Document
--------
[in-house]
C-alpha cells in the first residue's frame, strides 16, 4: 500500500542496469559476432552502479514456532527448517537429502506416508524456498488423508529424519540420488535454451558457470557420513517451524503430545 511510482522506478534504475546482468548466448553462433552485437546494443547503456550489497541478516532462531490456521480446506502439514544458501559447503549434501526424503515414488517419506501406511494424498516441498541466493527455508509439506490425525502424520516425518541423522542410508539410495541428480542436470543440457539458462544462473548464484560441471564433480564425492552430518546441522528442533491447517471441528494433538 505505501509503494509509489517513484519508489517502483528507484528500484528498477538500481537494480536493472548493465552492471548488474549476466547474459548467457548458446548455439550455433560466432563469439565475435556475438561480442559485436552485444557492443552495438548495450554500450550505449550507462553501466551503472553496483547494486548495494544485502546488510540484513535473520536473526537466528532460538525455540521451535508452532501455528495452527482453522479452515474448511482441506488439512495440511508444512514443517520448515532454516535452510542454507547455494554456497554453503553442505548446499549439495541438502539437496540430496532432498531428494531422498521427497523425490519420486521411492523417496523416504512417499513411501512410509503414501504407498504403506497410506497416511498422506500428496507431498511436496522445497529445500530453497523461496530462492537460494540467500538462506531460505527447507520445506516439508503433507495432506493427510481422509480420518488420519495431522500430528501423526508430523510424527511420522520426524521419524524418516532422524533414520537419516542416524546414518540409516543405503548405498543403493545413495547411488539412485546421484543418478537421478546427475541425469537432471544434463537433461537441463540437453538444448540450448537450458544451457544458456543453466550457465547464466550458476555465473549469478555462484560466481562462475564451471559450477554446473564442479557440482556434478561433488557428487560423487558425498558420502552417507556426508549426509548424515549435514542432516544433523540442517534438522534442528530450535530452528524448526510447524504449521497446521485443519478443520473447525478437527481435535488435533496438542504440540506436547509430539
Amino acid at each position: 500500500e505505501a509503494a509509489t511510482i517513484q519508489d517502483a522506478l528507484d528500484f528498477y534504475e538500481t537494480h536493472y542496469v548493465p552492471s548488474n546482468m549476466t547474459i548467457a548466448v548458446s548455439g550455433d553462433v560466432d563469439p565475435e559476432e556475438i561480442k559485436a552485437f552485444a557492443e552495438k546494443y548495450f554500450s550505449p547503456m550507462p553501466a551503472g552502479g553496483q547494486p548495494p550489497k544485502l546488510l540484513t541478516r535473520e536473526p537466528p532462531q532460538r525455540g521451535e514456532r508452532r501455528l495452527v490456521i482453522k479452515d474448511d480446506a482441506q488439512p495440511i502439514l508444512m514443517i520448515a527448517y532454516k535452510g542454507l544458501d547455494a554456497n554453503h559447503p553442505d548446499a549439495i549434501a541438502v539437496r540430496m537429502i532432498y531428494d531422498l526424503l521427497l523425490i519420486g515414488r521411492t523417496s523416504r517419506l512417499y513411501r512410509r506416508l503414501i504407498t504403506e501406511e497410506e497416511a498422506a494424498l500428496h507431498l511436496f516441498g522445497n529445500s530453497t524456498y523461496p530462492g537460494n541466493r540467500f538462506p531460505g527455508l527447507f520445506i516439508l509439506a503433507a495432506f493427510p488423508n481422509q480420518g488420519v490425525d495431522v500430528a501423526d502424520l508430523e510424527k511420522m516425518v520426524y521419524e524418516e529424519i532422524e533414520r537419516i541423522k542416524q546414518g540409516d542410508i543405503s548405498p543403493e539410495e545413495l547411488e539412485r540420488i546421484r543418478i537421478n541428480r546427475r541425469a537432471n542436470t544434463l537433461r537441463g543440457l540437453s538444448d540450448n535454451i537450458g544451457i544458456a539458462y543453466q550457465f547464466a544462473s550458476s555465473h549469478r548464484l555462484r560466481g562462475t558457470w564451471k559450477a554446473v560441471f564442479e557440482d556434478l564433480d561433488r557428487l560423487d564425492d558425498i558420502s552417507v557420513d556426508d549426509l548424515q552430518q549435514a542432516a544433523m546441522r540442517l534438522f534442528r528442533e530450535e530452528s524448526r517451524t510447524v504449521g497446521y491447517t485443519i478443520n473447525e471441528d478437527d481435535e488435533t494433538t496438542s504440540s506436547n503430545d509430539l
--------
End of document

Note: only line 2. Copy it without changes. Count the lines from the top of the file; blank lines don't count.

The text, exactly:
C-alpha cells in the first residue's frame, strides 16, 4: 500500500542496469559476432552502479514456532527448517537429502506416508524456498488423508529424519540420488535454451558457470557420513517451524503430545 511510482522506478534504475546482468548466448553462433552485437546494443547503456550489497541478516532462531490456521480446506502439514544458501559447503549434501526424503515414488517419506501406511494424498516441498541466493527455508509439506490425525502424520516425518541423522542410508539410495541428480542436470543440457539458462544462473548464484560441471564433480564425492552430518546441522528442533491447517471441528494433538 505505501509503494509509489517513484519508489517502483528507484528500484528498477538500481537494480536493472548493465552492471548488474549476466547474459548467457548458446548455439550455433560466432563469439565475435556475438561480442559485436552485444557492443552495438548495450554500450550505449550507462553501466551503472553496483547494486548495494544485502546488510540484513535473520536473526537466528532460538525455540521451535508452532501455528495452527482453522479452515474448511482441506488439512495440511508444512514443517520448515532454516535452510542454507547455494554456497554453503553442505548446499549439495541438502539437496540430496532432498531428494531422498521427497523425490519420486521411492523417496523416504512417499513411501512410509503414501504407498504403506497410506497416511498422506500428496507431498511436496522445497529445500530453497523461496530462492537460494540467500538462506531460505527447507520445506516439508503433507495432506493427510481422509480420518488420519495431522500430528501423526508430523510424527511420522520426524521419524524418516532422524533414520537419516542416524546414518540409516543405503548405498543403493545413495547411488539412485546421484543418478537421478546427475541425469537432471544434463537433461537441463540437453538444448540450448537450458544451457544458456543453466550457465547464466550458476555465473549469478555462484560466481562462475564451471559450477554446473564442479557440482556434478561433488557428487560423487558425498558420502552417507556426508549426509548424515549435514542432516544433523540442517534438522534442528530450535530452528524448526510447524504449521497446521485443519478443520473447525478437527481435535488435533496438542504440540506436547509430539